He’s too little to wean yet, and at the very least his hydration is minimal. I feel devastated not only because of his rejection of me, but that was our quiet, bonding time. No screaming, no carrying around a 20 lb baby until my back ached. Just quiet time to be together and I would know his tummy was full. And now I don’t know. Our pediatrician is keeping close tabs for the next few days, but we are all just waiting to see if he will change his mind and start nursing again. Meanwhile, my milk supply is drastically reduced and I don’t know how much longer it will keep up.
The past few days I feel like I’m unraveling. Like my insides are being twisted and wrenched every time Malcolm looks at me and screams, like he needs something I’m withholding. Its the worst feeling.
As I nursed Malcolm last night, some thoughts had occurred to me concerning my path in life as an artist and how my focus has shifted since having my kids. After Vi was born, I had a very hard time accepting this new roll as a stay at home mom and I ached to work. My last contract as a designer was a gig in Maryland as a props designer for a college producion when Viola was arounf six months old. Aside from a social media marketing job part part time, of which I was laid off, I haven’t formally worked in theatre for two years. After Malcolm was born I was so relieved to be unencumbered by a job, no matter how part time, because such an endeavor would have been impossible.
Why do we work? For a time I realized it helped fulfill my identity and worth. After Vi was born, I struggled to find my footing as a mom and a woman outside the realm of my skill set. It was hard. After Malcolm was born, I barely gave working a second thought. as I did not have the luxury of time to think about it. Plus, I had become accustomed to my identity as a mom.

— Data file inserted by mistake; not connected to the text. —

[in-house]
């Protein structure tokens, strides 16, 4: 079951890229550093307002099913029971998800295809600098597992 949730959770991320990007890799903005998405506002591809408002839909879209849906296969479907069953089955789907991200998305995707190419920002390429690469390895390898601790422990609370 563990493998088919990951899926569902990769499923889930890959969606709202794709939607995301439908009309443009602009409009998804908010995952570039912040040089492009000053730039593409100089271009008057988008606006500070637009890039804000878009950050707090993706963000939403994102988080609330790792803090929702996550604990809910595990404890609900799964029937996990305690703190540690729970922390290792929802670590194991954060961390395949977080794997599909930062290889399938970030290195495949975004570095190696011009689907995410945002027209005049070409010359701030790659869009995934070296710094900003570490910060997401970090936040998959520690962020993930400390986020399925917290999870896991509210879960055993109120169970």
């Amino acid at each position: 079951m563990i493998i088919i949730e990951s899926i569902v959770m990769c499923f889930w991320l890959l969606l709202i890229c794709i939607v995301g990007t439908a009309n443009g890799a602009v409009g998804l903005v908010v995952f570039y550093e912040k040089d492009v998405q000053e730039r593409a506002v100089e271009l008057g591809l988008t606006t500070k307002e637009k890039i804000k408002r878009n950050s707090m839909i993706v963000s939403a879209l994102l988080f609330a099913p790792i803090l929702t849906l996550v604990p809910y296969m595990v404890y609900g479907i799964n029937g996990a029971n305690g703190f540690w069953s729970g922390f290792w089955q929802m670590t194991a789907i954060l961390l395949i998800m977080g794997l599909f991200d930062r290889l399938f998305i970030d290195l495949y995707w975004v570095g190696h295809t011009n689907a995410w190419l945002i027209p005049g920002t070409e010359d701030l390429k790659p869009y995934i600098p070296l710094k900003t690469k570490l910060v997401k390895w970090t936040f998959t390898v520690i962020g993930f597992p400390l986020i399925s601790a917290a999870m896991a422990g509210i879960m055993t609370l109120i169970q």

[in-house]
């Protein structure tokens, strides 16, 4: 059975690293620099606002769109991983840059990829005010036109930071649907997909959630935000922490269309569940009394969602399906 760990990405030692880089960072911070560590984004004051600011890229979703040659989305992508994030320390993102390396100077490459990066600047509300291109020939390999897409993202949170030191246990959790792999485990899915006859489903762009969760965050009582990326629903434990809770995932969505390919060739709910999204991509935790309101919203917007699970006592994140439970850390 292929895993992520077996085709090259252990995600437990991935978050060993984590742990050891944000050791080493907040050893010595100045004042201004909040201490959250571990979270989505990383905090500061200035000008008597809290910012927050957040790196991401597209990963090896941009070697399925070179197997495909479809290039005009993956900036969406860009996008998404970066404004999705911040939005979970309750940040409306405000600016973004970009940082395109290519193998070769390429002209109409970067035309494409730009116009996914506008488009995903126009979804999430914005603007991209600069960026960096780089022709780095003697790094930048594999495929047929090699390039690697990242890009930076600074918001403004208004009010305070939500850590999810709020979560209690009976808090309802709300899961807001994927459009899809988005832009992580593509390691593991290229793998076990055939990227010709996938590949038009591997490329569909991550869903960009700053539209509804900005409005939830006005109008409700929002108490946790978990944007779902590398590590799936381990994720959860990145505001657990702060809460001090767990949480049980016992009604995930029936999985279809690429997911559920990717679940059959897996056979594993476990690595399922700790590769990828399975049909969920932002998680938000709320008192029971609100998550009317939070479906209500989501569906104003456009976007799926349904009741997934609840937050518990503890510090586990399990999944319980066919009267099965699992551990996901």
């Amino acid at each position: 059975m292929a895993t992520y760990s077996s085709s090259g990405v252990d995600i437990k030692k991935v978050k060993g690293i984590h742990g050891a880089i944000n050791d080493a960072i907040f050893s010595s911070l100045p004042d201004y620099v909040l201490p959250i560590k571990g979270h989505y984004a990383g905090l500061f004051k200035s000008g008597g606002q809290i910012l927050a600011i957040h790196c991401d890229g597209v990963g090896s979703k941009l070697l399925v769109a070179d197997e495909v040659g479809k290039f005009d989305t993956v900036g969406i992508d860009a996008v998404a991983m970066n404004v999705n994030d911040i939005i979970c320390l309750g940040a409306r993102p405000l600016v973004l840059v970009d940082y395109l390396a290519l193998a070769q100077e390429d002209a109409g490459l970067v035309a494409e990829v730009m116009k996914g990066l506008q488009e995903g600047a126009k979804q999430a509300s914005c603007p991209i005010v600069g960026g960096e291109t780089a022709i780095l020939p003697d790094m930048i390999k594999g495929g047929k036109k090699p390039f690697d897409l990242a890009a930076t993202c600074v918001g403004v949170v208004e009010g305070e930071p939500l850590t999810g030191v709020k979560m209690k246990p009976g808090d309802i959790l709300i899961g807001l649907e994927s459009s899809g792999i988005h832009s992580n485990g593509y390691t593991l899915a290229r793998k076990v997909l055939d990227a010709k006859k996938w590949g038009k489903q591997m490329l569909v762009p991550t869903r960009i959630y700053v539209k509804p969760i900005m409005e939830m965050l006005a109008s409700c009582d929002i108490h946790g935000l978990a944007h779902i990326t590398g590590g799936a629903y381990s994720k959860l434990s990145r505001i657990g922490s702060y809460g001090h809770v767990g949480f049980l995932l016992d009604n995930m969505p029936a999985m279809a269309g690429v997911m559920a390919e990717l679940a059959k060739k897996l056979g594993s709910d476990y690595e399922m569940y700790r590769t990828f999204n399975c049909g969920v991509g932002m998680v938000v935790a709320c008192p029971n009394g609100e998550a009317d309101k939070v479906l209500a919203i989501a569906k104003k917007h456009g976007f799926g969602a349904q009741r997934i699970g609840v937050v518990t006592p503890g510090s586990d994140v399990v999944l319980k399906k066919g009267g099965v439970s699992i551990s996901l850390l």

So as I nursed my nine month old last night, I thought, “What would I do if I was free to work now?” I would likely try to find a scenic painting contract with a local theatre company that at least paid, leaving my scenic design and stage management training in the dust. Scenic design wasn’t feasible any longer, as I don’t have a decent autoCAD program or the finances to market myself as a scenic designer. And Stage Management isn’t appealing once you have a family. Period.
Having two little kids less than two years apart has been hard and Malcolm has his high-maintenance issues. But even so, there is something to be said for home-making. Not “being-a-home-maker”–that makes me think of 50’s women massaging their man’s feet after work in full make-up while the pot roast cooks in the oven. But we as moms are the ones defining home life, aren’t we? That’s why we work–to come HOME. I feel I am apart of the very crux of why we do what we do every day.
Someday I might pick up a scenic painting contract. Because I love telling a story and being a part of a shared experience. For now, I can plan painting projects in my home and help create the story that really matters, even if that means less sleep and seemingly mundane tasks. But I am glad to know that working is simplya means to the end I get to live in every day. And that is encouraging.